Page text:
Petitioning for a better whistleblower protection directive
The clock is ticking, there are less than two months remaining to make sure the European Union’s whistleblower protection directive, actively encourages whistleblowing and fully protects those reporting crimes, corruption and institutional wrongdoing. Eurocadres has joined forces with WeMove.EU to petition for much needed improvements to the directive, if it is not to place additional burdens on whistleblowers, which could in fact discourage reporting. Sign the petition here.
As the EU’s whistleblower protection directive comes close to the end of its legislative journey, trade unions and NGOs continue to actively lobby for essential changes to the directive, to ensure it meets its purpose of encouraging reporting and protecting whistleblowers. One of the main problems with the recently adopted Council position is the insistence that whistleblowers report internally, before reaching out to law enforcement agencies and regulatory authorities. Removing this clause on mandatory reporting is a key demand of the new petition. Experts largely agree that this measure will chill potential whistleblowers enthusiasm for reporting, if they might be forced to report to those within their organisations, who are complicit with the wrongdoing.
The role of Trade unions
The Council’s position is unclear on the role of trade unions, in the whistleblowing process. The proposals coming out of Council, supported by the Commission, firstly insist on internal reporting, through a dedicated channel within organisations, only then followed by external reporting to a law enforcement or regulatory authorities and lastly comes the right to report publicly to the media for example. As the proposals stand whistleblowers may not be in a position to safely seek advice or support from their trade union, as they begin that first stage of internal reporting. The petition insists that this anomaly, must be dealt with.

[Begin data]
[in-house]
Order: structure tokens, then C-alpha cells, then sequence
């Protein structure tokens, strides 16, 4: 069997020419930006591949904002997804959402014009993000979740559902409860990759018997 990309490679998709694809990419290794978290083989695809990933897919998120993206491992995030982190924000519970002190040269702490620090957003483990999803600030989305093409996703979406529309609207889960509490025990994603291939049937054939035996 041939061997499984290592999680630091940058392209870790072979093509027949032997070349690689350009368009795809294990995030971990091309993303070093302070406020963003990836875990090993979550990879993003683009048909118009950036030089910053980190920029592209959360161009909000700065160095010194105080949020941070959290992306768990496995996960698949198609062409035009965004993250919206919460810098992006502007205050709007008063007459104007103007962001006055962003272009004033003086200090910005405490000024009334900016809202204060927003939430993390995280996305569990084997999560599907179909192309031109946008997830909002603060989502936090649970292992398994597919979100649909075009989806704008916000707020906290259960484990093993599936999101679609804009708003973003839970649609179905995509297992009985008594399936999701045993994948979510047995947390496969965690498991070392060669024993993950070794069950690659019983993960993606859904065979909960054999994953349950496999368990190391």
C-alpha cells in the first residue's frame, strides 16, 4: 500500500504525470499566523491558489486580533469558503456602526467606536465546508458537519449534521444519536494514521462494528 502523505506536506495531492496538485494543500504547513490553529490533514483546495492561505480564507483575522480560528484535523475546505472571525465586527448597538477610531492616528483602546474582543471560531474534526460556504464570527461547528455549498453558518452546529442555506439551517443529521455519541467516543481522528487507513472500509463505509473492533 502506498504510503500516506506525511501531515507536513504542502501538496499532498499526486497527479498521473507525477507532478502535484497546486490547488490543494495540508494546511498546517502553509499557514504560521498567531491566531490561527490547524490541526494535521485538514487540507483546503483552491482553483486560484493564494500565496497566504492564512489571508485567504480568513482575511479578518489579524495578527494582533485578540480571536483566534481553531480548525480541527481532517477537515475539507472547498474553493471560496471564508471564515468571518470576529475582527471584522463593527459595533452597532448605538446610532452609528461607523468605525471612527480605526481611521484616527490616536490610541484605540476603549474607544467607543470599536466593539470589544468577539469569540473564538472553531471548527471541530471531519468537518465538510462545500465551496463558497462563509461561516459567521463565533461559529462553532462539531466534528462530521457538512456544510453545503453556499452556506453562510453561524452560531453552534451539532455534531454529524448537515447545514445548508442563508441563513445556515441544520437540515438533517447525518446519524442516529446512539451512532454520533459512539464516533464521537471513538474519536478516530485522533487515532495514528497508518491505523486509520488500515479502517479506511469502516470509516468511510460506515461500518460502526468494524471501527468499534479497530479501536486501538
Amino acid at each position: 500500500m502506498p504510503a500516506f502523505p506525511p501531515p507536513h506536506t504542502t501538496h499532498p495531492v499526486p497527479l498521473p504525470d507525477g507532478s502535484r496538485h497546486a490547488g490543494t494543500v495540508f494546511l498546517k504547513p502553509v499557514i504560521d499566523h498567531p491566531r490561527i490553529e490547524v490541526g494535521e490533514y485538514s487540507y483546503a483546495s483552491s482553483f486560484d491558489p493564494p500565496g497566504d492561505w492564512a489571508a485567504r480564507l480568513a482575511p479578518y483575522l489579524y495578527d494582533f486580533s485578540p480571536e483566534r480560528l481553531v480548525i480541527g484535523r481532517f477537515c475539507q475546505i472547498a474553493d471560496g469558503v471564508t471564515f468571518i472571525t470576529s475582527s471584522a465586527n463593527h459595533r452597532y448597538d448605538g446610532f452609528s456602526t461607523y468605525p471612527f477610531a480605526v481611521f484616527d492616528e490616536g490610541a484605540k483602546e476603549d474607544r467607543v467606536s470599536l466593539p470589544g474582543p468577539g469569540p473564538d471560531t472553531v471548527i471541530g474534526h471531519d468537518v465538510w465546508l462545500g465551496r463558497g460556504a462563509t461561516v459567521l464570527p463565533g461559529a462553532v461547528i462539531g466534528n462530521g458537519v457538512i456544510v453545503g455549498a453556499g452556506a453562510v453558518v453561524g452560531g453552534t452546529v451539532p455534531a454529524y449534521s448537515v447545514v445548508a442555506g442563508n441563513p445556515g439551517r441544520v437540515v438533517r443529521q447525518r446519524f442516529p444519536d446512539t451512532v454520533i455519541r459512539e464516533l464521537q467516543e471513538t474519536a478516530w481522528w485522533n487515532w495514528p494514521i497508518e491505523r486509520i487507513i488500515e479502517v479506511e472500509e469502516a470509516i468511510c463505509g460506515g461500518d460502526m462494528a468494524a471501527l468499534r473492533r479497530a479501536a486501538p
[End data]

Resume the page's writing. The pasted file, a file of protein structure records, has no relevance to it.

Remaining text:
The directive will cover not only workers, but also shareholders, volunteers and persons in management bodies. In particular NGOs who provide advice to whistleblowers demand that it should also be safe to seek advice from NGOs.
No extra test
The council proposes a new requrement that the reported information must be lawfully acquired. Any additional requirements on whistleblowers have a chilling effect. This particular one risks court proceedings to be about the acquisition of the information. In the LuxLeaks case the court focused a lot of its attention on how documents which Antoine Deltour disclosed had been aquired. Such a requirement would have meant that the likes of Antoine Deltour would not be protected by the directive.
Blow the whistle!
Petition to the European Council, Parliament and Commission
Whistleblowers in the EU must be protected
We call on you to agree on a strong whistleblower protection directive which includes
- the right to seek advice from trade unions and NGOs
- the right to be represented by a trade union
- the right to contact law enforcement directly
- safe disclosure to journalists